Illustration by Darin Connolly

The midterm elections were a pivotal victory for progress in the U.S. Women, people of color and the LGBTQIA+ community gained more Congressional and gubernatorial seats than ever before. This is a huge step in the right direction and more should be done continue the fight to rightfully represent marginalized  groups.

Last week voters set a historic precedent in voting marginalized people into office, and are blazing the way for more to run for office.

The victories of this election reflect a hopeful reality — no matter the race, gender, sexuality or privilege, a candidate who fights for underrepresented communities can win. But after we celebrate, we must continue the work. Straight white men still dominate Senate, House and gubernatorial positions so we must increase voter turnout and marginalized representation in our  government.

Out of the 272 women running for office, 107 were elected. It’s a promising start with inspiring stories. At age 29, Alexandria Ocasio-Cortez became the youngest woman elected to Congress. She defeated her opponents Republican Anthony Pappas and incumbent Joseph Crowley in New York. Ocasio-Cortez grew up in the Bronx. She attended public schools and faced issues with housing, education, immigration and healthcare, later advocating for improvements to these systems. Ocasio-Cortez’s empowering story is proof individuals do not need to come from privileged backgrounds to win races.

Of the candidates who ran, 216 are people of color.

Deb Haaland won in New Mexico’s 1st Congressional District, becoming one of the first Native American women elected to Congress. Veronica Escobar became the first Latina elected to Congress in Texas.

Rashida Tlaib, Michigan’s newly elected Congresswoman, and Ilhan Omar, Minnesota’s recently elected House member, became the first Muslim women

in Congress. Omar is also the first refugee, Somali and hijab-wearing woman elected to Congress.

Omar advocates for the Boycott, Divest and Sanction (BDS) movement, which strives to end injustice and mistreatment of Palestinians and to urge Israel to abide by international law. No other member of Congress ever supported BDS before. We need more officials of color like Omar who are unafraid to fight for overlooked issues, especially those affecting marginalized communities.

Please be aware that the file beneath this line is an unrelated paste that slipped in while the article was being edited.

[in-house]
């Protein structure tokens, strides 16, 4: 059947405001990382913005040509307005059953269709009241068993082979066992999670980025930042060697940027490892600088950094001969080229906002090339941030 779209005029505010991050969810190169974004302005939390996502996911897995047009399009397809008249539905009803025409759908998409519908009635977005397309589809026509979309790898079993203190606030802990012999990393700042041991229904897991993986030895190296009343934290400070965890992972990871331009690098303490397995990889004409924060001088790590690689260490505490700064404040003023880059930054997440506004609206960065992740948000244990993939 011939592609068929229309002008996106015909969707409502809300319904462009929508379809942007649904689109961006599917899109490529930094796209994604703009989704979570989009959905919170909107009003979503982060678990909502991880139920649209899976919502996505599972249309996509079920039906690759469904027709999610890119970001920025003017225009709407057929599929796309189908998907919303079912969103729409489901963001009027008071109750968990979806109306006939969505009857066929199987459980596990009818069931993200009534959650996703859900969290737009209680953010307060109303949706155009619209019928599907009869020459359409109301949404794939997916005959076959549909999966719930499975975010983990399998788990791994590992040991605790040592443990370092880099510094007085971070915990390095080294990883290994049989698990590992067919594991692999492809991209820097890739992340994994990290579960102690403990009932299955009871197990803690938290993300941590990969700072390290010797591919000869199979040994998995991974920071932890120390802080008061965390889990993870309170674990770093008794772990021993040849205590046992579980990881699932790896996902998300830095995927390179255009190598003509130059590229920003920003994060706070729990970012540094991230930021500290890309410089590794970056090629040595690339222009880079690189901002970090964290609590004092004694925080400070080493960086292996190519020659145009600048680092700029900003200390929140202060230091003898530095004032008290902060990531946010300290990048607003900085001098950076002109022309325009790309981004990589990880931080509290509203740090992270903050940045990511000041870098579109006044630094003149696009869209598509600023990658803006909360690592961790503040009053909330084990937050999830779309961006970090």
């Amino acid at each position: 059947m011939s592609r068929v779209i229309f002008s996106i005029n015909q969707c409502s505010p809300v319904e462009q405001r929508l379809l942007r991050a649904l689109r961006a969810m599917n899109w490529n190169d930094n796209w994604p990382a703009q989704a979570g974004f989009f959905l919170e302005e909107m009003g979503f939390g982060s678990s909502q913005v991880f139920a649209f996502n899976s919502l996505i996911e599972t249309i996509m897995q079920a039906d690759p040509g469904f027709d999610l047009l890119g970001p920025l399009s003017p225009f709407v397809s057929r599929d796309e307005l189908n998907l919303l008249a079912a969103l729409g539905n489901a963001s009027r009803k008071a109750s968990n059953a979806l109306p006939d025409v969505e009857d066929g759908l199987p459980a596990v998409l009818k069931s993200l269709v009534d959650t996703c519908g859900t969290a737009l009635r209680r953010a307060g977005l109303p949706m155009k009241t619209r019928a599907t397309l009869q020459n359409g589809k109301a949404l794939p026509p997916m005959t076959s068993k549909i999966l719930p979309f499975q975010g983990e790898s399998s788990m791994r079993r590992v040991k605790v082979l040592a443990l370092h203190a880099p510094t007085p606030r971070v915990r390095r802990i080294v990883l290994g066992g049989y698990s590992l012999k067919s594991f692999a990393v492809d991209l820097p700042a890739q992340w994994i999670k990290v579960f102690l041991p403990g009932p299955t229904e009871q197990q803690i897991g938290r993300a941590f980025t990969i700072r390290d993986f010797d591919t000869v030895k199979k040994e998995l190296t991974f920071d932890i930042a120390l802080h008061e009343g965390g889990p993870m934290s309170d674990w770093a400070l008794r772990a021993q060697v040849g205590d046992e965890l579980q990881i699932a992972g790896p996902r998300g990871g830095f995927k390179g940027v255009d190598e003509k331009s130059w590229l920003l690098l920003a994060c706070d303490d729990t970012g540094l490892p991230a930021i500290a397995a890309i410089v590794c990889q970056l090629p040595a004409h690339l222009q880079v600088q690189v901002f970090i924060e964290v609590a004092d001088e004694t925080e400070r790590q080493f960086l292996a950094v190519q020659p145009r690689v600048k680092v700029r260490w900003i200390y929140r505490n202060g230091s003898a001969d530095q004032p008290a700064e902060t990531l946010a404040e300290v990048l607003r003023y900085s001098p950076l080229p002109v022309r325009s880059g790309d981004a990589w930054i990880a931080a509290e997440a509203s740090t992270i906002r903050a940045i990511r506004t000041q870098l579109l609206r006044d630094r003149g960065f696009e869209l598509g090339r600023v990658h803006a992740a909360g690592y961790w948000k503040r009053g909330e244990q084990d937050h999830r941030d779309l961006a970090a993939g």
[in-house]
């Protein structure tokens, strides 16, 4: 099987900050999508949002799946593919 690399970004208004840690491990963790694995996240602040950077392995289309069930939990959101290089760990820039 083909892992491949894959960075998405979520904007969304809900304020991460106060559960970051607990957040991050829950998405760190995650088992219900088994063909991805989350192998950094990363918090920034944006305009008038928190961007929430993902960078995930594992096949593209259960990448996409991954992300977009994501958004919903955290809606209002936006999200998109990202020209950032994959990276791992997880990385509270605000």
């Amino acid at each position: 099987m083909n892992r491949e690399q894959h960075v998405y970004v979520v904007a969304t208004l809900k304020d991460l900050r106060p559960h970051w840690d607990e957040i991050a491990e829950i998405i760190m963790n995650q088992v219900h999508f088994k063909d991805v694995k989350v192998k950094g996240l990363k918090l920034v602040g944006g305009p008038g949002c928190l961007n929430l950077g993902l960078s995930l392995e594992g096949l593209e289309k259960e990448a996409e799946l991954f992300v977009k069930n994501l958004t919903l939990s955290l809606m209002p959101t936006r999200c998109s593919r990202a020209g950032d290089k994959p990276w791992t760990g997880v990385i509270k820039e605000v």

Twenty-six candidates who ran for office identify as queer.

Colorado elected Jared Polis, who will be the first openly gay man to serve as U.S. governor. Arizona’s newly elected Senator, Kyrsten Sinema, is openly bisexual, joining Tammy Baldwin as the only LGTBQIA+ Senators. In Kansas, Sharice Davids became the first openly LGBTQIA+ member of the Kansas congressional delegation, identifying as lesbian, and became the first Democratic woman to represent her district.

Davids is also one of the first Native American Congresswomen along with Deb Haaland who was also elected last  week.

These politicians will bring a wider understanding of issues affecting diverse communities in the U.S. and hopefully change this country for the better.

Though voters made significant progress by choosing diverse figures in this election, the majority of elected officials still do not represent their respective  communities.

The majority of congressional seats are held by white men even though they only make up about 37.6 percent of the U.S. population, according to the 2010 and 2017 Censuses. They still hold the majority of power in  our  country.

The progress made so far should inspire individuals from marginalized backgrounds to be more politically active and support future candidates who will truly represent their communities.  Such candidates have a firsthand understanding of the issues marginalized communities face and know what changes need to be made to address them. These lived experiences can carry us further than any white man with an Ivy League politics degree ever could.

Beto O’Rourke, candidate for the Senator of Texas, lost by only a 216,936 difference in votes — a small margin compared to the 28.7 million people who reside in Texas. In Georgia, Stacey Abrams knows she could still win and continues to fight for uncounted votes. Abrams needs about 21,000 more votes to prompt a recount or runoff election. If she wins, she would be the first Black female governor in the U.S.

As the largest voting generation, young people must continue turning out to vote in future elections, because our votes do count, especially in tight races between officials of color and white incumbents.

The tide is turning in the U.S. People from humble beginnings and marginalized backgrounds are gaining more seats in politics. We should not only applaud these triumphs, but use them as stepping stones for our own progress toward a fully representative government.